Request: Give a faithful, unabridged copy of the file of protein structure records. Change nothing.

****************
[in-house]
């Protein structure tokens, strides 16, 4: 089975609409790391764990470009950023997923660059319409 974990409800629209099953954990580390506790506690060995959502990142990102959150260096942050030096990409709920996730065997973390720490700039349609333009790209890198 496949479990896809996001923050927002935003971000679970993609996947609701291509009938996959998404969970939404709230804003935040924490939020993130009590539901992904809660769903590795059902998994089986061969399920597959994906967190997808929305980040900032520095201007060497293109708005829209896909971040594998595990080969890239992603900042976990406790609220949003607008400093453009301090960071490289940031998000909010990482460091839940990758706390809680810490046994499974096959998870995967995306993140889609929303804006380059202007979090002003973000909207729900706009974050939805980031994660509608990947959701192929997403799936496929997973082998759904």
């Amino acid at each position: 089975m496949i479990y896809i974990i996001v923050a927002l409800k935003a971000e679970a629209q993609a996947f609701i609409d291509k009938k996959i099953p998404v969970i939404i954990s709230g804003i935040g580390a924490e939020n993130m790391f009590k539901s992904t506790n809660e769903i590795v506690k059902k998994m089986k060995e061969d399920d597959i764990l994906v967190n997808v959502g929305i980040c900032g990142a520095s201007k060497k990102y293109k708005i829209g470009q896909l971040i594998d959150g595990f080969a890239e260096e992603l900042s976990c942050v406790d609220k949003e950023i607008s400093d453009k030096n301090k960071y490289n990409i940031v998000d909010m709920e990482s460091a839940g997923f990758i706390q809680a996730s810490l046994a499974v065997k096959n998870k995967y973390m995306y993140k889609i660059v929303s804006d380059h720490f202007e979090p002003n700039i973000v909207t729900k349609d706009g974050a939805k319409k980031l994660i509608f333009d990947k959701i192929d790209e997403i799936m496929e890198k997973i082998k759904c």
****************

[in-house]
């Protein structure tokens, strides 16, 4: 089975609409790391764990470009950023997923660059319409 974990409800629209099953954990580390506790506690060995959502990142990102959150260096942050030096990409709920996730065997973390720490700039349609333009790209890198 496949479990896809996001923050927002935003971000679970993609996947609701291509009938996959998404969970939404709230804003935040924490939020993130009590539901992904809660769903590795059902998994089986061969399920597959994906967190997808929305980040900032520095201007060497293109708005829209896909971040594998595990080969890239992603900042976990406790609220949003607008400093453009301090960071490289940031998000909010990482460091839940990758706390809680810490046994499974096959998870995967995306993140889609929303804006380059202007979090002003973000909207729900706009974050939805980031994660509608990947959701192929997403799936496929997973082998759904």
């Amino acid at each position: 089975m496949i479990y896809i974990i996001v923050a927002l409800k935003a971000e679970a629209q993609a996947f609701i609409d291509k009938k996959i099953p998404v969970i939404i954990s709230g804003i935040g580390a924490e939020n993130m790391f009590k539901s992904t506790n809660e769903i590795v506690k059902k998994m089986k060995e061969d399920d597959i764990l994906v967190n997808v959502g929305i980040c900032g990142a520095s201007k060497k990102y293109k708005i829209g470009q896909l971040i594998d959150g595990f080969a890239e260096e992603l900042s976990c942050v406790d609220k949003e950023i607008s400093d453009k030096n301090k960071y490289n990409i940031v998000d909010m709920e990482s460091a839940g997923f990758i706390q809680a996730s810490l046994a499974v065997k096959n998870k995967y973390m995306y993140k889609i660059v929303s804006d380059h720490f202007e979090p002003n700039i973000v909207t729900k349609d706009g974050a939805k319409k980031l994660i509608f333009d990947k959701i192929d790209e997403i799936m496929e890198k997973i082998k759904c």